Circuit with OP Amp and capacitors. Help finding U

Discussion in 'Homework Help' started by John Di, Jan 15, 2015.

  1. John Di

    Thread Starter New Member

    Jan 15, 2015
    3
    0
    DSC_0036.JPG [​IMG]
    Can someone please help me find expressions for i2, i3 and i5?
    I know i1 must be Vin-Vx/R1.
    i3 is theoretically Vx-Vout/R2, but im stuck at i5 and i2.
    Thank you very much.
     
  2. dalam

    Member

    Aug 9, 2014
    58
    6
    I5 = Vout/Xc1
    I2=(Vx-Vout)/Xc2
    Its upto you how do you define Xc. You can define it using S (laplace) or using complex variables.
     
  3. WBahn

    Moderator

    Mar 31, 2012
    17,716
    4,788
    You have I1 and I3, right? What the relationship between I1, I2, and I3?
     
  4. MrAl

    Well-Known Member

    Jun 17, 2014
    2,421
    488
    Hi,

    As others have pointed out, the only difference between a resistor and capacitor in calculating the current is the capacitor has a complex impedance while the resistor has just a real impedance which is called the resistance. This means we have to use complex numbers to calculate the current.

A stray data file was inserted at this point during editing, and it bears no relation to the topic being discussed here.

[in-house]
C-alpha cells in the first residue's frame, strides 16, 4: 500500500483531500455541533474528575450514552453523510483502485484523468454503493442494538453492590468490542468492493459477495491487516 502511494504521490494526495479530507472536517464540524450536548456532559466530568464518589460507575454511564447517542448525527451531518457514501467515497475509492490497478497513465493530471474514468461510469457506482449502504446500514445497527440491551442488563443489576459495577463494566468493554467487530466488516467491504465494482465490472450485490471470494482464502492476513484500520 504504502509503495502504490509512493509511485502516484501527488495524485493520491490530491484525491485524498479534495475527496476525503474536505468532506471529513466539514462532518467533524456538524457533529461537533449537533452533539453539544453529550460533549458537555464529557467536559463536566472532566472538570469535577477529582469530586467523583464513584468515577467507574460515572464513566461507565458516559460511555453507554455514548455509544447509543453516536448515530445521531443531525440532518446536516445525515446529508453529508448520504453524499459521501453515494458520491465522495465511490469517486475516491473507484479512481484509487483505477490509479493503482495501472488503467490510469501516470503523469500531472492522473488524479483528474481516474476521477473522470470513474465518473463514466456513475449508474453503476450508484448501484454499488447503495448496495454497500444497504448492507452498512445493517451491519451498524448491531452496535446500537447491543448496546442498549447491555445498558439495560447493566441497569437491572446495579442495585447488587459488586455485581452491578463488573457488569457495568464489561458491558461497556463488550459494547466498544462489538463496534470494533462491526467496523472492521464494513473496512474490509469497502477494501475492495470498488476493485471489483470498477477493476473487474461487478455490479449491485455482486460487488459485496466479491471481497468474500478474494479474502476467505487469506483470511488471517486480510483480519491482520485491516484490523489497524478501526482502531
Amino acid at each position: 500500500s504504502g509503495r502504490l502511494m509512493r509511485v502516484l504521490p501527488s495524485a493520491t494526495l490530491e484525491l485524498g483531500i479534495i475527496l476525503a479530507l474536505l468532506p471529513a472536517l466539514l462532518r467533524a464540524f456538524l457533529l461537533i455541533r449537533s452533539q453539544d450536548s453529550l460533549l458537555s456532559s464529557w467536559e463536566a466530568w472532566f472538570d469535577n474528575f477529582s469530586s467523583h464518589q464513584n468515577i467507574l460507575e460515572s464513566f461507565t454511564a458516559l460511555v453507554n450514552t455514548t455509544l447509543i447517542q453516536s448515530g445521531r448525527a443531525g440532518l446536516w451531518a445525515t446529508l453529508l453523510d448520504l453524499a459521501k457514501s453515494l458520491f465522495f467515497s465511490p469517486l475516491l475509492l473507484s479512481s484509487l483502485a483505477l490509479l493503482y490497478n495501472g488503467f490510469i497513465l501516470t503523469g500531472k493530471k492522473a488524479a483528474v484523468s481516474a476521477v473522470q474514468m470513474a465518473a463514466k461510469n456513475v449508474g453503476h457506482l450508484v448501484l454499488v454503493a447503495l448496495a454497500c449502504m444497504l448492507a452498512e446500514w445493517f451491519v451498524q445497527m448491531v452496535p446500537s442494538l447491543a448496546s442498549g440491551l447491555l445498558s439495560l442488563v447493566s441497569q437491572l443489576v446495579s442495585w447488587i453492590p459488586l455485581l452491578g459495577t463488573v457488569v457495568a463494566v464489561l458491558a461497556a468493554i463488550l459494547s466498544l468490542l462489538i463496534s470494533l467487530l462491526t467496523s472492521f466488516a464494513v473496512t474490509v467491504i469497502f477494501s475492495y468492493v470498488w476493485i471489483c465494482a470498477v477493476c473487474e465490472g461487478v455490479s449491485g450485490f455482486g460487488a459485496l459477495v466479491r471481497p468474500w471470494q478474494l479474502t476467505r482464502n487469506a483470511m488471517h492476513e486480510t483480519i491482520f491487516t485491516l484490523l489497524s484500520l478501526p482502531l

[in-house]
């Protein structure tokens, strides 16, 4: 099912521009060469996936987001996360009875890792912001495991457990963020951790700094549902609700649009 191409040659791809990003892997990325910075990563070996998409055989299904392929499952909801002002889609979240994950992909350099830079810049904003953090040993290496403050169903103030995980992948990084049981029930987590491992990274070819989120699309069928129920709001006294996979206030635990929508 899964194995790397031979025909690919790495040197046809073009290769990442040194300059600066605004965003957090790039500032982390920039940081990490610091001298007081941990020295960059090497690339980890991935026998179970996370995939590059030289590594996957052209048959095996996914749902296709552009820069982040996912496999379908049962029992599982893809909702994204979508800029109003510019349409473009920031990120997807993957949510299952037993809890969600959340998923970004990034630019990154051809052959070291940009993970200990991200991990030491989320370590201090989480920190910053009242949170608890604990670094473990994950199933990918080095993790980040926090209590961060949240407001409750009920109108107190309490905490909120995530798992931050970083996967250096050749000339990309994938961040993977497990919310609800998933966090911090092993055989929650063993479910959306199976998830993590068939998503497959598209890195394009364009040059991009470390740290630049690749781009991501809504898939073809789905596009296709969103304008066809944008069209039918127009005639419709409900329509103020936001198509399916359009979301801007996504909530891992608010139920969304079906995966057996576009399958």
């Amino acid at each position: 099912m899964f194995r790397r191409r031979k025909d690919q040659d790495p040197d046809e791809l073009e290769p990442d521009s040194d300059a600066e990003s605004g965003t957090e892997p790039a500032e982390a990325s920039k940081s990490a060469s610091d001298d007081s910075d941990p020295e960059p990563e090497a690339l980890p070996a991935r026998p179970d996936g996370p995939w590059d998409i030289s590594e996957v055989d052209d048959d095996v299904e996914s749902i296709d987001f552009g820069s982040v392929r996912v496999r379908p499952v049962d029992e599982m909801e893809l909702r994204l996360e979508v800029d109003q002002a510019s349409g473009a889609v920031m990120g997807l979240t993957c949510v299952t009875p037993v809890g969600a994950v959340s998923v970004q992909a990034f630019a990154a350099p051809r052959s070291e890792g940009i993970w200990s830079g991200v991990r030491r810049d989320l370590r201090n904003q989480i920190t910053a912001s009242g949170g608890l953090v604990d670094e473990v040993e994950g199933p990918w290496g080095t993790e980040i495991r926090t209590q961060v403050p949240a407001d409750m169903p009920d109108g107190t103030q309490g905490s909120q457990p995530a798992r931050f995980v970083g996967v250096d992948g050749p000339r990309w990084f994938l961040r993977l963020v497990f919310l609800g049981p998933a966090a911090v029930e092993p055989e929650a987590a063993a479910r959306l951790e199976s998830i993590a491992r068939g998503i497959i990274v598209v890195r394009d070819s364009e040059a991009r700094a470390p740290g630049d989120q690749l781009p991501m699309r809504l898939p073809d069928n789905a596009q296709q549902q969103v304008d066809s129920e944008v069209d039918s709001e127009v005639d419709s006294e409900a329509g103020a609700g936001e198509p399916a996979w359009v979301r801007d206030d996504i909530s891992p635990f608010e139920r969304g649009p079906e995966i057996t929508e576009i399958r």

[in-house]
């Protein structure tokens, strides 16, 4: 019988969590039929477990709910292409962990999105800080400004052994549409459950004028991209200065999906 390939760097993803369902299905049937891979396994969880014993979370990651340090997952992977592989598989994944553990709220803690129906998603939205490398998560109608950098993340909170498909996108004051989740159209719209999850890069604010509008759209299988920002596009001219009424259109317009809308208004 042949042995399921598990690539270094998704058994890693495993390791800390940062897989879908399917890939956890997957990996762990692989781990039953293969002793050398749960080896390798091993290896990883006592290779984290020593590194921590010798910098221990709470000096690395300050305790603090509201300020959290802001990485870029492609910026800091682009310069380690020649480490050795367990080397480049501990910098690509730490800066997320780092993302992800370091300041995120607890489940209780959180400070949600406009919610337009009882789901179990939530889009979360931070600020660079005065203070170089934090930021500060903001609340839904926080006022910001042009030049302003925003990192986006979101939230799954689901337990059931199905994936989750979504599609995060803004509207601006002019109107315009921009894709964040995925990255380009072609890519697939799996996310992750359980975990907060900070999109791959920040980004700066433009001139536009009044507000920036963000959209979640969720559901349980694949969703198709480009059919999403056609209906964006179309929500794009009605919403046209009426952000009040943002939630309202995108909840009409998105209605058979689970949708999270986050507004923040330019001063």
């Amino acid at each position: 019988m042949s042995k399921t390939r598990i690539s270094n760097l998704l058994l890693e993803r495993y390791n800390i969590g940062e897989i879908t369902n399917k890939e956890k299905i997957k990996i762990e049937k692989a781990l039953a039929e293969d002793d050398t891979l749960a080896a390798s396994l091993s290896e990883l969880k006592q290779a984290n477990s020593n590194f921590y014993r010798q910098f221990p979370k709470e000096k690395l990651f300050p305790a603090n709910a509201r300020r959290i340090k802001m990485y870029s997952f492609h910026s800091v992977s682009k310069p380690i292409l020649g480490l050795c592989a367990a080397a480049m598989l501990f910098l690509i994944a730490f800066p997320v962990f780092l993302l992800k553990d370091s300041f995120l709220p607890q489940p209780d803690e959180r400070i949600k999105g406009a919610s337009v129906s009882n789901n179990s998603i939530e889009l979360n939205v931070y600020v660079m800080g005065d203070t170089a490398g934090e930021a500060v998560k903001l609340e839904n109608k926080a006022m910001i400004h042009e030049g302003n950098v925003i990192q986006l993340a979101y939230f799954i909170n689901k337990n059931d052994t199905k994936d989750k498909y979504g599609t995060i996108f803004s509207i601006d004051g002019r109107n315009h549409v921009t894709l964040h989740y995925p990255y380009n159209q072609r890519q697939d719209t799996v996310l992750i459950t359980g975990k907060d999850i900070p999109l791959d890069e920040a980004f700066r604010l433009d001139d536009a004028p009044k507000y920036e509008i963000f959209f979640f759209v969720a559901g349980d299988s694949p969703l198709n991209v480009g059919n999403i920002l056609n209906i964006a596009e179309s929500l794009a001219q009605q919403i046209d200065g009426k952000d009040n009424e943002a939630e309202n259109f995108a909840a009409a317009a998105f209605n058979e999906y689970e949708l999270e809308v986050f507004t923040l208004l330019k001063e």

For the resistor we have:
    i=v/R

    and for the cap we have:
    i=v/Z

    where Z is the complex impedance:
    Z=1/(j*w*C)

    and j is the imaginary operator and w is the angular frequency equal to 2*pi*f with f the frequency in Hertz.

    This is sometimes shortened to:
    Z=1/(s*C)

    where s=j*w.

    So if we assume you know the voltage across the cap is v then we have:
    i=v/z=v/(1/(s*C))

    and using algebra:
    i=v*s*C/1=v*s*C

    and since s=j*w we end up with:
    i=v*j*w*C.

    This is purely imaginary which means the current is 90 degrees out of phase with the voltage.

    You have to be a little careful though because here we use the impedance not the reactance. Impedance is usually represented with a Z while reactance is usually represented with an X. If we try to use reactance instead of impedance we end up with a real quantity and that is not entirely correct.
     
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